Wednesday, November 08, 2006

My National Energy Policy-The Declaration of Energy Independence

With energy brought to the forefront of Americans’ consciousness by record high fossil fuel prices and an increasingly unstable Middle East, it is time for the United States to declare its energy independence from unstable foreign sources that have little incentive to provide a secure, clean and inexpensive supply of energy. We have done nothing for the last several years. Talking about potential new technologies is not enough. We need to implement a new energy policy in America with an immediate impact, with the urgency of the space race and not at a snail’s pace.


Coal: Right now, America has a 200-year supply of coal. . We have enough coal to supply American energy needs for the next 200 plus years. Let’s begin a massive program not just of technological research, but clean coal installations. If we need to subsidize some technology, let’s support one that powers America’s future, provides Americans with jobs, and enhances our national security. And leading coal producing states include Ohio, Pennsylvania, Illinois, and West Virginia, all critical to success in Presidential elections.

In recent years, significant strides have been made in developing environmentally-friendly methods for turning this resource into power. Low emission (President Bush to the contrary, there are no zero emission) coal gasification technologies, such as the Integrated Gasification-Combined Cycle (IGCC) show great promise, and a program of research and pilot plants should be implemented immediately. Expanded use of coal would significantly in this way would create high-paying jobs in economically troubled areas, clean the environment and enhance our security by displacing foreign resources with domestic ones..

Liquid Natural Gas: While we are weaning ourselves from fossil fuels, we need enhance and more diverse supplies, particularly of natural gas. While it needs to be imported, there are numerous sources available in our own hemisphere and it is the cleanest, most efficient fuel available. No subsidies are required at current or even significantly lower natural gas prices, and recent technological developments will allow transportation without the construction of expensive and potentially dangerous on-shore terminals.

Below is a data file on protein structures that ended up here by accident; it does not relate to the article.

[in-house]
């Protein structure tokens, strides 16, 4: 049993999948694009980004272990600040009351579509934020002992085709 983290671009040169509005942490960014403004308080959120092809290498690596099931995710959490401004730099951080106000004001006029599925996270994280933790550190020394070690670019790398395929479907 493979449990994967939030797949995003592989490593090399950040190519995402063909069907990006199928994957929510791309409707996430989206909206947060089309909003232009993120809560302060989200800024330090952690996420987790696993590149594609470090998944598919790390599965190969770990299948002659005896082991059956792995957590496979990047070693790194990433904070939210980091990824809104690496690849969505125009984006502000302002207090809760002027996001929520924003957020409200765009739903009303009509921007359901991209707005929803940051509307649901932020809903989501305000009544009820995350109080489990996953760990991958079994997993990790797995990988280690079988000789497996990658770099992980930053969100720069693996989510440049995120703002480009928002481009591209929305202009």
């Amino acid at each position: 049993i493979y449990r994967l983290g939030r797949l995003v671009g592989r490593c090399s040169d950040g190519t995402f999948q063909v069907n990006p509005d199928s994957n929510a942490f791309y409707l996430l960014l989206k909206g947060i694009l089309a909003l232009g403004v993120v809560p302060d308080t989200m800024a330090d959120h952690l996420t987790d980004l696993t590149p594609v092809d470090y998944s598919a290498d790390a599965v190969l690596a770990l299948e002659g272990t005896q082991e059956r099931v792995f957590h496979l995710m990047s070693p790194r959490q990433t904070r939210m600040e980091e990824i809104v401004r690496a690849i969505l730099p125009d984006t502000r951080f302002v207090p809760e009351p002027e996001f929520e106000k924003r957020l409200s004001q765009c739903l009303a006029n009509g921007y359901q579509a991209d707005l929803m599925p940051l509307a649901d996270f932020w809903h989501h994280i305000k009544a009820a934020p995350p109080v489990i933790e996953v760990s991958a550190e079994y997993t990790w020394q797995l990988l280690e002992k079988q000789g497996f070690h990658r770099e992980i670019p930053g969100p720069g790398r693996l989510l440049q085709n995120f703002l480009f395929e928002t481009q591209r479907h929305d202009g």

Nuclear: Important concerns remain about the ability to construct safe nuclear facilities, and about nuclear waste disposal. Nonetheless, nuclear can produce enormous amounts of cost-effective, clean energy. We need a significant research effort to explore the safe nuclear energy option.

Harness the True Power of Renewable Energy Sources: Wind, solar and other renewable technologies are today unable to make a significant dent in our energy needs, even with large subsidies. Let’s install these technologies in the limited areas that make sense, and spend the necessary money on research and pilot plants, so that by 2020 these technologies can make a significant contribution to our energy independence, not continually reduce budgets and expenditures in these areas as the Bush administration has done. Research and incentives must include efficiency standards to avoid a repeat of the non-productive incentives and governmental programs of the early 1980’s, and must ensure that the tax shelter abuses of that period are not present..

Ethanol: Even proponents of ethanol concede costs more energy to produce it than it gives back in generation. This fuel only survives thanks to the strength of the farm lobby and the large subsidies they provide for its producers. Ethanol from food products also adversely affects food prices. Research is required to develop efficient technologies that utilize biomass and other waste products, rather than corn, for production, and that produce significantly more energy than they consume. Biomass ethanol, produced from agricultural waste products, is a largely untapped source of renewable fuel that could offset significant amounts of oil usage and result in lower greenhouse gas emissions.

Start the Fuel Cell Revolution: A long-term plan would expand the use of fuel cell-driven vehicles, with a goal of dramatically reducing the number of gas-guzzling cars on the road. A dedicated research and development plan, with measurable goals and benchmarks is required to

  • put 100,000 fuel cell vehicles on the road by 2010 and 2.5 million by 2020.
  • Increase R&D funding for hydrogen production and storage, fuel cell technologies, and other advanced alternative vehicles.
  • Fund pilot projects to disseminate fuel cell technology and hydrogen infrastructure.